A healthy baby has been born at a Dallas, Texas hospital to a mother who received a uterus transplant.It’s a medical first for the United States, and an important milestone in the battle against infertility.As Time magazine reports, the landmark birth happened at Baylor University Medical Center in Dallas, Texas.The sex, weight, and exact date of birth were not disclosed, and the new mum, along with her husband, have asked to remain anonymous.A 36-year-old registered nurse who has two children of her own donated the uterus, which was transplanted as part of a trial being conducted by the Baylor Scott & White Research Institute.It’s the first time a baby has been born in the US after a uterus transplant, with several prior live births having successfully taken place at Sweden’s Sahlgrenska University Hospital in Gothenburg.
Contrary to what you might assume after hate-browsing Facebook, it seems the internet may have actually made people less dogmatic about religion.A recent study published in the Journal for the Scientific Study of Religion has found evidence that the more we use the internet, the less likely we are to have a specific religious affiliation or to believe in and practice one religion exclusively.Paul McClure, a doctoral student in sociology at Texas’ Baylor University, decided to take a broad look at how the internet has influenced our religious proclivities.He was inspired, in part, by previous research that suggested the rise of the internet since the 1990s has contributed to an increase of people becoming religiously unaffiliated (a group otherwise known as “Nones,” which includes, but isn’t limited to, atheists and agnostics).He analysed data from an ongoing project that’s been managed by his university since 2005, the Baylor Religion Survey.He specifically relied on the 2010 version of the US-centric nationally representative survey, conducted by the Gallup Organization, which was the first to feature questions about people’s use of the internet as well as how they felt about religion.
Retail giant Walmart now thinks of itself as a tech company — but it’s not putting all its eggs in Silicon Valley.The company announced today that it is opening an emerging technologies office in Dallas, Texas.Thirteen employees have already been hired at the office, and the company expects to hire roughly 32 more by year’s end.Walmart’s vice president of tech modernization Chris Enslin made the announcement onstage at VentureBeat’s Blueprint conference in Reno, Nevada.“We have a vast amount of data that we haven’t truly democratized or captured the value out of it to create new products,” Enslin said, discussing the opportunity Walmart sees in investing in these emerging technologies.In a phone interview last week week discussing the new office, Walmart director of engineering and Dallas office lead Carlos Riojas told VentureBeat that the company chose Dallas due to its proximity to a number of universities, including the University of Texas at Dallas and Baylor University, its attractiveness to young professionals, and Walmart’s preexisting presence in the city.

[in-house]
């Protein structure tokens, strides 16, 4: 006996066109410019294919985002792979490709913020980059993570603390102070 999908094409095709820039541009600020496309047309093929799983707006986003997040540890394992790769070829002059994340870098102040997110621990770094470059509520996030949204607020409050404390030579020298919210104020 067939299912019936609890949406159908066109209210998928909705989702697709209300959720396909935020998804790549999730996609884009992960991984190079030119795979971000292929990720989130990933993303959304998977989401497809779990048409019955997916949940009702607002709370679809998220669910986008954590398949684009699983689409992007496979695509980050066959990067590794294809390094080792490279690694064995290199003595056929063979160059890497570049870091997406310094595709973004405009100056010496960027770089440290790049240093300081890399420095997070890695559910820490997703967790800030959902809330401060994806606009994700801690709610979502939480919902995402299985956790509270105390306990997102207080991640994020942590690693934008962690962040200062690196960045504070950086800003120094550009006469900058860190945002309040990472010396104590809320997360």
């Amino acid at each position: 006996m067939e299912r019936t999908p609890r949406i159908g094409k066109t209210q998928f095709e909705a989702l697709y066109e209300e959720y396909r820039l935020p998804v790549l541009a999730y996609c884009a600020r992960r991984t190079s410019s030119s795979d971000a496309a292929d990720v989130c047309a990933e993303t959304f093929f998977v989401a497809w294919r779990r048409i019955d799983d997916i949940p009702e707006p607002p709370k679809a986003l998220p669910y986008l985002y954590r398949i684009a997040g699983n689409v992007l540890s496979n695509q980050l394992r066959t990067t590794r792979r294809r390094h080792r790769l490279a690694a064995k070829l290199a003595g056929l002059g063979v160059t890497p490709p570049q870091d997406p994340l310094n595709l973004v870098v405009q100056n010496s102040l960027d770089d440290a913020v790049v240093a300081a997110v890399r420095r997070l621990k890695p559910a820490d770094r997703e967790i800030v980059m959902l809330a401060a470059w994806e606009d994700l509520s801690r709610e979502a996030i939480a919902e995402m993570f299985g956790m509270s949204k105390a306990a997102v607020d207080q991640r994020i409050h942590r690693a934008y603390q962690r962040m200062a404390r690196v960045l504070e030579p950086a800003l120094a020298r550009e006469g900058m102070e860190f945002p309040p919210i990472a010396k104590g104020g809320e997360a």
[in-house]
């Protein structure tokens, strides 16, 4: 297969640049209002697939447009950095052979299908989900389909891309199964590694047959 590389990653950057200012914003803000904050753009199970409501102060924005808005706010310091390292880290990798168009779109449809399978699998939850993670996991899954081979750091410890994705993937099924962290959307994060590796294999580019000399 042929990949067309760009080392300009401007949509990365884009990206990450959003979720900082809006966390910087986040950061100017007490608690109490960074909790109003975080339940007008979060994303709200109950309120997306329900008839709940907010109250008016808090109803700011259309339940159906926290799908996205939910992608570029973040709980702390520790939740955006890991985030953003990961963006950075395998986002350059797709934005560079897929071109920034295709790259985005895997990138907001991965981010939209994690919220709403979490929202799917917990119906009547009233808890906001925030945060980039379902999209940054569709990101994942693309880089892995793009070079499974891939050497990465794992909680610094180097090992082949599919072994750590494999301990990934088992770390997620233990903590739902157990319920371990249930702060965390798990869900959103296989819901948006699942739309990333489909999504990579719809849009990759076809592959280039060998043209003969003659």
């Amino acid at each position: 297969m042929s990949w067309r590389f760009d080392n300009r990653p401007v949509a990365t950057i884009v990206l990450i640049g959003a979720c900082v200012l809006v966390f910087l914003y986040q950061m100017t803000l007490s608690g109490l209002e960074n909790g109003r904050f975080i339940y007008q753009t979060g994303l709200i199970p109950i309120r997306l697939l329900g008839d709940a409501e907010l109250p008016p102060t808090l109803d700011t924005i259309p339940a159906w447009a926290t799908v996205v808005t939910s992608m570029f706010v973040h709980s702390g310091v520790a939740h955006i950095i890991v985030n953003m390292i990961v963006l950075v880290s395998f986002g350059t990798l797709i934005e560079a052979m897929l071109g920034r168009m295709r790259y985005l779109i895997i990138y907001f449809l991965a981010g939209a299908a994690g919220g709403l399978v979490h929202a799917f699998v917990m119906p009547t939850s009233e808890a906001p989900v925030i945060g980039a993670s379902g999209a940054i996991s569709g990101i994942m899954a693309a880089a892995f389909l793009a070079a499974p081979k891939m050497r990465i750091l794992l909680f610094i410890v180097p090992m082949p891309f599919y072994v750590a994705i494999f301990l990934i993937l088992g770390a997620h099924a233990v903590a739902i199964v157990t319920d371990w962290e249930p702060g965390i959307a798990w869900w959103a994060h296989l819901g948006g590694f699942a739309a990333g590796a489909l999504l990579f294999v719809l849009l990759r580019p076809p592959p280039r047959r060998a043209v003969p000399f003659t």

All couples fight and argue, but it is how they communicate during their conflict that can determine whether they will stay together or not.Dr. Keith Sanford, a clinical psychologist and an associate professor of psychology and neuroscience at Baylor University, and his research team, studied dozens of couples as they communicated through a fight.The most interesting finding is that negative emotions can in fact be a good thing.Sanford described two types of negative emotion, “hard” and “soft”.Hard emotion is associated with asserting power.Sanford and his team found that hard emotion escalated fights, and that soft emotion is beneficial for relationships.
Teams from the Moscow Institute of Physics and Technology, Peking University and The University of Tokyo placed in second, third and fourth places and were recognized with gold medals in the prestigious competition.ACM ICPC is the premier global programming competition conducted by and for the world's universities.For more than four decades, the competition has raised the aspirations and performance of generations of the world's problem solvers in computing sciences and engineering.The team that solves the most problems in the fewest attempts in the least cumulative time is declared the winner.Now in its 42nd year, ICPC has gathered more than 320,000 students from around the world to compete since its inception.As computing increasingly becomes part of the daily routines of a growing percentage of the global population, the solution to many of tomorrow's challenges will be written with computing code.
The battle lines over net neutrality are firmly drawn."He can give a presentation to a complete neophyte and get them to join the parade because he makes it so compelling."Lessons From the Soviet BlocWhile other Republicans, such as FCC chair Ajit Pai, see net neutrality regulations as government interference in the free market, Pickering sees such rules as necessary to preserve competition on the internet.After returning to the US, Pickering received an MBA from Baylor University, where he served as a graduate assistant to a comparative economics professor who studied Western and Soviet-bloc economies."I hate to see the consequences of monopolies, and I love what happens when you unleash free-market competition," he says.
An entire industry—with its own spokespeople, podcasts, best-sellers, retreats, truisms, etc—has sprung up around sleep.Give or take a contrarian or two, the message of most of this stuff seems to be that sleep is good, and that if you’re not sleeping seven or eight hours a night, you should be.And since you’re probably not sleeping seven or eight hours a night—since, in all likelihood, you can barely focus on this sentence, having sacrificed one or two or all of your needed eight hours to soothing your newborn, or streaming bad TV, or snorting cocaine—what all this stuff is really saying is: sleep more.As we learned from the host of sleep experts we reached out to for this week’s Giz Asks, this is a somewhat controversial question in the field of sleep studies.But the good news is that if you’re worried you’re sleeping too much, you probably aren’t—unless you’re still always tired, in which case you very well might have a severe clinical disorder.Clinical Psychologist, Associate Professor, Neurology and Psychiatry, Albert Einstein College of Medicine, and Director of the Behavioral Sleep Medicine Program at Montefiore Medical Center